Compare any two graphics cards:
GeForce GTX 580 vs Radeon HD 7870
IntroThe GeForce GTX 580 makes use of a 40 nm design. nVidia has set the core speed at 772 MHz. The GDDR5 RAM works at a speed of 1002 MHz on this model. It features 512 SPUs along with 64 TAUs and 48 ROPs.
Compare all that to the Radeon HD 7870, which uses a 28 nm design. AMD has set the core frequency at 1000 MHz. The GDDR5 RAM runs at a speed of 1200 MHz on this particular model. It features 1280 SPUs as well as 80 TAUs and 32 Rasterization Operator Units.
Power Usage and Theoretical Benchmarks
Power Consumption (Max TDP)
The GeForce GTX 580 should theoretically perform much faster than the Radeon HD 7870 overall. (explain)
Texel RateThe Radeon HD 7870 should be much (approximately 62%) better at texture filtering than the GeForce GTX 580. (explain)
Pixel RateIf using lots of anti-aliasing is important to you, then the GeForce GTX 580 is superior to the Radeon HD 7870, not by a very large margin though. (explain)
Please note that the above 'benchmarks' are all just theoretical - the results were calculated based on the card's specifications, and real-world performance may (and probably will) vary at least a bit.
Please note that the price comparisons are based on search keywords - sometimes it might show cards with very similar names that are not exactly the same as the one chosen in the comparison. We do try to filter out the wrong results as best we can, though.
Memory Bandwidth: Bandwidth is the max amount of information (measured in megabytes per second) that can be transported past the external memory interface in a second. The number is calculated by multiplying the card's bus width by its memory clock speed. If the card has DDR memory, the result should be multiplied by 2 again. If DDR5, multiply by ANOTHER 2x. The higher the memory bandwidth, the faster the card will be in general. It especially helps with anti-aliasing, High Dynamic Range and higher screen resolutions.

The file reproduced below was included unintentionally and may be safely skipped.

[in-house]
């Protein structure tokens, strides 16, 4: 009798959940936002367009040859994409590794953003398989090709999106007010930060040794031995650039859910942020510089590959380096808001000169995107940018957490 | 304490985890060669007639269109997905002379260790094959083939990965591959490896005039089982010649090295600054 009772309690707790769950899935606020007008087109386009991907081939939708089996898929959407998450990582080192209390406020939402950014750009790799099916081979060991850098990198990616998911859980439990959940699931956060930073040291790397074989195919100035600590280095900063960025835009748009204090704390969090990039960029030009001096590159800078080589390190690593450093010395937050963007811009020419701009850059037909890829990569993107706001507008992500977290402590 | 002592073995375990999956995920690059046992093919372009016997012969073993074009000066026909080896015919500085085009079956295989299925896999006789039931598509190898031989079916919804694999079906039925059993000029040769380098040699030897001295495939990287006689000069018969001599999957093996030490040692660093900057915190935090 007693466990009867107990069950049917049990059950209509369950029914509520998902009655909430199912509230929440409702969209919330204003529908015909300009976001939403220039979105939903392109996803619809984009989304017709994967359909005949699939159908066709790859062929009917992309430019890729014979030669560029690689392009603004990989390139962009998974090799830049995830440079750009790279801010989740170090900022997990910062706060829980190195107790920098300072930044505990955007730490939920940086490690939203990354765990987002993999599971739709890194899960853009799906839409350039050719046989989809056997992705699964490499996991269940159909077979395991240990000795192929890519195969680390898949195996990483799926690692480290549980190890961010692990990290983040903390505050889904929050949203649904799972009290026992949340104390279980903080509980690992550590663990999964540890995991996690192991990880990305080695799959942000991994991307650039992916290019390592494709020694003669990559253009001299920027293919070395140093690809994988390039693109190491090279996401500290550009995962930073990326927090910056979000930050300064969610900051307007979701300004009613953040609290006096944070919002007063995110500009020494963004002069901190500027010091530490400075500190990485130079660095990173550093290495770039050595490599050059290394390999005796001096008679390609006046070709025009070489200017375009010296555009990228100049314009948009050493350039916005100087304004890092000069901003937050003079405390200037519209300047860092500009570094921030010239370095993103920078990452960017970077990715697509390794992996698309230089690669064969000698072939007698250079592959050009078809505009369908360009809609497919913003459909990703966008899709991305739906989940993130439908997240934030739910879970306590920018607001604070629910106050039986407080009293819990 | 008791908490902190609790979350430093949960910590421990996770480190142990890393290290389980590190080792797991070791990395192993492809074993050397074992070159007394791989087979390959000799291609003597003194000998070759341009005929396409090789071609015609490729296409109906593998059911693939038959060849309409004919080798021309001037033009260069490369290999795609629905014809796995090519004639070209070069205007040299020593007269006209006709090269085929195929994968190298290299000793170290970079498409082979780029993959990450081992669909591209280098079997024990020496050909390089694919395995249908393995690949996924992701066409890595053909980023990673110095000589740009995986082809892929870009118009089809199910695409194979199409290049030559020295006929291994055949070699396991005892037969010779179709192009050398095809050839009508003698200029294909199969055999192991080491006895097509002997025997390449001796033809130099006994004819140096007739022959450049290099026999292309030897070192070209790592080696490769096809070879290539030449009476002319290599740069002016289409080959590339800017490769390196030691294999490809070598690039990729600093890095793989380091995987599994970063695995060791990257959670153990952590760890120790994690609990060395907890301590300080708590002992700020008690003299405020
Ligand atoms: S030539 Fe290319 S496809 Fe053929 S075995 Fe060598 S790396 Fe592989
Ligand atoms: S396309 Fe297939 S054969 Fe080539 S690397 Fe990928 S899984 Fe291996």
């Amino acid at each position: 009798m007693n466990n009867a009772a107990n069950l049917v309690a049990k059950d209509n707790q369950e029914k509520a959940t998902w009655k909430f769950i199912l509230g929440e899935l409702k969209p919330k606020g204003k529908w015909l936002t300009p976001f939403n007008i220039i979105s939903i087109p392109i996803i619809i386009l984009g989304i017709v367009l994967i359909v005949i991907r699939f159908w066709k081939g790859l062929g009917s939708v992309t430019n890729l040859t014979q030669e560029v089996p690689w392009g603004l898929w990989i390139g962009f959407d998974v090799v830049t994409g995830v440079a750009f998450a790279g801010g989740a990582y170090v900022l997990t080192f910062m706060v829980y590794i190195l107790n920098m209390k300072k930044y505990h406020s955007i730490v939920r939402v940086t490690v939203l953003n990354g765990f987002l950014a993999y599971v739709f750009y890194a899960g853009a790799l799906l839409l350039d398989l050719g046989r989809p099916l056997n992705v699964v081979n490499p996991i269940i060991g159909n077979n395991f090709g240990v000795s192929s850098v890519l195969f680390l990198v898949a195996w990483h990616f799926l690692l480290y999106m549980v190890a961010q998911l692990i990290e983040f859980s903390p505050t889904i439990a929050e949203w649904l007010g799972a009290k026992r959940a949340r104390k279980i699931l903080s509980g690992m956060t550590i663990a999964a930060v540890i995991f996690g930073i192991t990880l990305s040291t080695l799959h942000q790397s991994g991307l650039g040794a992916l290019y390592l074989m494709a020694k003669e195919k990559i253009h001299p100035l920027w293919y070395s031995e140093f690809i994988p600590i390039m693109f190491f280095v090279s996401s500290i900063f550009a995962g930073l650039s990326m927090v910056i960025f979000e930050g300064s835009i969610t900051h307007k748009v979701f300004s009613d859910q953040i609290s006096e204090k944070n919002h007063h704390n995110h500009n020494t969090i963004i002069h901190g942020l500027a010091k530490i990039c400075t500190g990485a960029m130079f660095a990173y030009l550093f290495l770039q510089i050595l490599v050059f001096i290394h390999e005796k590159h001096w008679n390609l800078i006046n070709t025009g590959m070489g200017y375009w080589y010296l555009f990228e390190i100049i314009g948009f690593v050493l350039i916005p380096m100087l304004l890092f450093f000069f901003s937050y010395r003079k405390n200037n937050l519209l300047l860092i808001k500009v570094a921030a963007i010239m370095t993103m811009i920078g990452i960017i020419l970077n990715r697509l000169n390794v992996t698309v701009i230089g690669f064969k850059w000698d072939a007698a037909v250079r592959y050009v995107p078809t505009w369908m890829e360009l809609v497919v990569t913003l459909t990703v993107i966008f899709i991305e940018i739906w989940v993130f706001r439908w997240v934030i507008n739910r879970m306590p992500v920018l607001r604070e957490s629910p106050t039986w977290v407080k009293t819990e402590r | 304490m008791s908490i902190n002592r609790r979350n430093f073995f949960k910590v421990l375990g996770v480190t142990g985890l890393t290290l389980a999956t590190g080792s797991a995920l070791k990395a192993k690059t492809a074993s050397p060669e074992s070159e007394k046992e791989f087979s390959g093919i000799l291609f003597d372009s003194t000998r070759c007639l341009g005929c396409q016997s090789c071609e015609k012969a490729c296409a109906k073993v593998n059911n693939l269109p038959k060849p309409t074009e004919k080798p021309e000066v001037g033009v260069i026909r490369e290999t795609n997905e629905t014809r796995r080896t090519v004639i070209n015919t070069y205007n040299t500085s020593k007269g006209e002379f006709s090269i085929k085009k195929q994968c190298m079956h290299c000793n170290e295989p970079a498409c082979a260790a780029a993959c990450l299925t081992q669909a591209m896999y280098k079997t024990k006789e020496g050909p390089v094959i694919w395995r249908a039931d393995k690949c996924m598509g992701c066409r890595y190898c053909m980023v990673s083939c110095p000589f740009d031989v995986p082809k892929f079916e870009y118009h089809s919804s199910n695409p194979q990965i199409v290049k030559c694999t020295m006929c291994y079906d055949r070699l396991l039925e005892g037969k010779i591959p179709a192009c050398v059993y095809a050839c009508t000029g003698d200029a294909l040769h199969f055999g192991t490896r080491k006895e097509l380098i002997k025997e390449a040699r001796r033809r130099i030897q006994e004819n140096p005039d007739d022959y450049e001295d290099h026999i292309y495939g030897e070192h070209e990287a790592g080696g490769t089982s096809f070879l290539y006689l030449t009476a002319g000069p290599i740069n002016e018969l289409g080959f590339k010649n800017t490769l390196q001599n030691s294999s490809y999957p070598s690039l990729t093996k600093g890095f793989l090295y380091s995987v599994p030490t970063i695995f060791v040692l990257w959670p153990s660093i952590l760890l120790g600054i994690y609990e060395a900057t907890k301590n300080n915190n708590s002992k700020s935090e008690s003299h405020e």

Texel Rate: Texel rate is the maximum texture map elements (texels) that can be applied in one second. This is calculated by multiplying the total number of texture units by the core clock speed of the chip. The higher this number, the better the graphics card will be at handling texture filtering (anisotropic filtering - AF). It is measured in millions of texels applied per second.
Pixel Rate: Pixel rate is the maximum number of pixels that the graphics chip could possibly write to the local memory per second - measured in millions of pixels per second. Pixel rate is calculated by multiplying the amount of Raster Operations Pipelines by the the core speed of the card. ROPs (Raster Operations Pipelines - aka Render Output Units) are responsible for outputting the pixels (image) to the screen. The actual pixel rate is also dependant on many other factors, especially the memory bandwidth - the lower the memory bandwidth is, the lower the ability to reach the max fill rate.